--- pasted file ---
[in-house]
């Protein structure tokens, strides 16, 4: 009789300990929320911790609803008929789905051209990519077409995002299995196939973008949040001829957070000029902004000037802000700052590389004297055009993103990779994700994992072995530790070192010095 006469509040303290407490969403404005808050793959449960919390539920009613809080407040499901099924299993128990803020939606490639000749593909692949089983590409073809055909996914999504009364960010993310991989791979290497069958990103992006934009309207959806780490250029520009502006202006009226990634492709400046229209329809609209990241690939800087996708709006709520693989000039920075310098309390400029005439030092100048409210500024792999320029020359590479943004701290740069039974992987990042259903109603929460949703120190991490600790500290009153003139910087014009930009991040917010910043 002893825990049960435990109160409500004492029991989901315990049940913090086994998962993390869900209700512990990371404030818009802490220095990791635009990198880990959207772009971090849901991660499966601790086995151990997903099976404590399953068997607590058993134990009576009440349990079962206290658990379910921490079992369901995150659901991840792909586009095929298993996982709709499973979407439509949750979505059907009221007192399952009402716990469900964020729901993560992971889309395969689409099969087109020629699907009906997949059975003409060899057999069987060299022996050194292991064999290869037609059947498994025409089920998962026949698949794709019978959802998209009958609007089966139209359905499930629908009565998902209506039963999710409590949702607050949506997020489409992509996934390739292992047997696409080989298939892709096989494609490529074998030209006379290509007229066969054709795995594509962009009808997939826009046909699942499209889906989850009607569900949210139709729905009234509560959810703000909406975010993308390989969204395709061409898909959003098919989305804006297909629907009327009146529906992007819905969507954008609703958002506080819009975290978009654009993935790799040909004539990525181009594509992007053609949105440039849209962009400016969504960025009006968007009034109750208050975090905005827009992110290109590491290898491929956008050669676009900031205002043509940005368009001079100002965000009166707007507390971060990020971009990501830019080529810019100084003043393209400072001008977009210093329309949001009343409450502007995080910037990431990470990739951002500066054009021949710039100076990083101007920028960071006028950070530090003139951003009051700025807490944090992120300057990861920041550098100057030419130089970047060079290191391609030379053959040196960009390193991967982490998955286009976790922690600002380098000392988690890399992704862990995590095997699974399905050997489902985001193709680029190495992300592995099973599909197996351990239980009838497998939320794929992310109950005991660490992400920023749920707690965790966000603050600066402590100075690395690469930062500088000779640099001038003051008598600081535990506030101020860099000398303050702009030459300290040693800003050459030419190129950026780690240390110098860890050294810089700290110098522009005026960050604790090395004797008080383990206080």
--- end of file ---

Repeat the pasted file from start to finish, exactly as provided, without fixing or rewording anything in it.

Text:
[in-house]
């Protein structure tokens, strides 16, 4: 009789300990929320911790609803008929789905051209990519077409995002299995196939973008949040001829957070000029902004000037802000700052590389004297055009993103990779994700994992072995530790070192010095 006469509040303290407490969403404005808050793959449960919390539920009613809080407040499901099924299993128990803020939606490639000749593909692949089983590409073809055909996914999504009364960010993310991989791979290497069958990103992006934009309207959806780490250029520009502006202006009226990634492709400046229209329809609209990241690939800087996708709006709520693989000039920075310098309390400029005439030092100048409210500024792999320029020359590479943004701290740069039974992987990042259903109603929460949703120190991490600790500290009153003139910087014009930009991040917010910043 002893825990049960435990109160409500004492029991989901315990049940913090086994998962993390869900209700512990990371404030818009802490220095990791635009990198880990959207772009971090849901991660499966601790086995151990997903099976404590399953068997607590058993134990009576009440349990079962206290658990379910921490079992369901995150659901991840792909586009095929298993996982709709499973979407439509949750979505059907009221007192399952009402716990469900964020729901993560992971889309395969689409099969087109020629699907009906997949059975003409060899057999069987060299022996050194292991064999290869037609059947498994025409089920998962026949698949794709019978959802998209009958609007089966139209359905499930629908009565998902209506039963999710409590949702607050949506997020489409992509996934390739292992047997696409080989298939892709096989494609490529074998030209006379290509007229066969054709795995594509962009009808997939826009046909699942499209889906989850009607569900949210139709729905009234509560959810703000909406975010993308390989969204395709061409898909959003098919989305804006297909629907009327009146529906992007819905969507954008609703958002506080819009975290978009654009993935790799040909004539990525181009594509992007053609949105440039849209962009400016969504960025009006968007009034109750208050975090905005827009992110290109590491290898491929956008050669676009900031205002043509940005368009001079100002965000009166707007507390971060990020971009990501830019080529810019100084003043393209400072001008977009210093329309949001009343409450502007995080910037990431990470990739951002500066054009021949710039100076990083101007920028960071006028950070530090003139951003009051700025807490944090992120300057990861920041550098100057030419130089970047060079290191391609030379053959040196960009390193991967982490998955286009976790922690600002380098000392988690890399992704862990995590095997699974399905050997489902985001193709680029190495992300592995099973599909197996351990239980009838497998939320794929992310109950005991660490992400920023749920707690965790966000603050600066402590100075690395690469930062500088000779640099001038003051008598600081535990506030101020860099000398303050702009030459300290040693800003050459030419190129950026780690240390110098860890050294810089700290110098522009005026960050604790090395004797008080383990206080």